When ‘small changes’ better than ‘no change’ at all
An international group of researchers has established that people feel it's easier to achieve a small incremental goal than to maintain the status quo, thanks to a quirk in the way our brain evaluates goals.
Is it true that no change is easier than any change? Not always, suggests a new study published in Organizational Behavior and Human Decision Processes.
"When evaluating goal difficulty, our brain first considers the gap between the starting point and the desired state. Usually, the bigger the gap, the more difficult the goal. However, if there is no gap to speak of, as in the case of a status quo goal, the brain starts scanning the context, anticipating potential reasons for failure," says Amitava Chattopadhyay, the co-author of the study.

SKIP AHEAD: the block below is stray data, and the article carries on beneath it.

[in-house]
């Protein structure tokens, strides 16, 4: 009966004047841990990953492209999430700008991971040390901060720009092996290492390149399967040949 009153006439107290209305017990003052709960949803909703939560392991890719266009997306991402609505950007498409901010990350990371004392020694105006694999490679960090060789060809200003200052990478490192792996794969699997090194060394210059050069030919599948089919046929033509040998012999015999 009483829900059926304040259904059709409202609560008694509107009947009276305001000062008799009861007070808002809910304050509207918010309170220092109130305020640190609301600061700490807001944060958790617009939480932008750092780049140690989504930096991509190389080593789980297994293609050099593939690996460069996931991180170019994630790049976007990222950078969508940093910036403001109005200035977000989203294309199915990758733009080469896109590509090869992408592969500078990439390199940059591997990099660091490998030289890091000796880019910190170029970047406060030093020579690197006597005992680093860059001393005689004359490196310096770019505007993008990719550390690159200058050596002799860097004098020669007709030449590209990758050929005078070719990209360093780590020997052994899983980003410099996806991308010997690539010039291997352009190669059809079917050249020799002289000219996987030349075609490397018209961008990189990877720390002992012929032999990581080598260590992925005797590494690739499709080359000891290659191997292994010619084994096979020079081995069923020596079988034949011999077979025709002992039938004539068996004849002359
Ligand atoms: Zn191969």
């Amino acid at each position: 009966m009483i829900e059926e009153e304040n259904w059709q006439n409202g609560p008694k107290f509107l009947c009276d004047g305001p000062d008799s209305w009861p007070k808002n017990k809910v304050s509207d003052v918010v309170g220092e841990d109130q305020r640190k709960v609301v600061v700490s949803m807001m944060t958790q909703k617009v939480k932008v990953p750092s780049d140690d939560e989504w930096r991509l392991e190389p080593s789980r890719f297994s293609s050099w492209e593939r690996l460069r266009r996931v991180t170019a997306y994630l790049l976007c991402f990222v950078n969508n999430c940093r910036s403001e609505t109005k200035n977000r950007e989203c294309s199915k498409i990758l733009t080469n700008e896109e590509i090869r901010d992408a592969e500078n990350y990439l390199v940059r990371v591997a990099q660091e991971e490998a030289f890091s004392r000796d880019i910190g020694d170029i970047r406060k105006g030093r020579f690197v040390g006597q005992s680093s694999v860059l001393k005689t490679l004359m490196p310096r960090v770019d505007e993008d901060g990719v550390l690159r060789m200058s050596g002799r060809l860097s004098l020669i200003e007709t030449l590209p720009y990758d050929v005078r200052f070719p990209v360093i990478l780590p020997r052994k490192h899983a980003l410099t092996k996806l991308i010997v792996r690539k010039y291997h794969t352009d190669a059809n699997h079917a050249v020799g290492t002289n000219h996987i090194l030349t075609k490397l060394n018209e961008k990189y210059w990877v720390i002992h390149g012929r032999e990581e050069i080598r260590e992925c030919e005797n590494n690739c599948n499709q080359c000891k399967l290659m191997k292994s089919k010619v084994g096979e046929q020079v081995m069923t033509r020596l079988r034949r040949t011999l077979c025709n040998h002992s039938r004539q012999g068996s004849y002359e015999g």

When a status quo goal is directly compared to one that involves a modest improvement, objectivity prevails: The absence of a gap makes the status quo goal seems easier, as logic would dictate.
The study indicates how managers shall set goals such that sales quotas. They should be aware that status quo goals are less attractive than ones involving a slight increment. This may be especially true if the economy is in a downturn, as a status quo goal will precisely draw the staff's attention to the negative context and have a demoralising effect.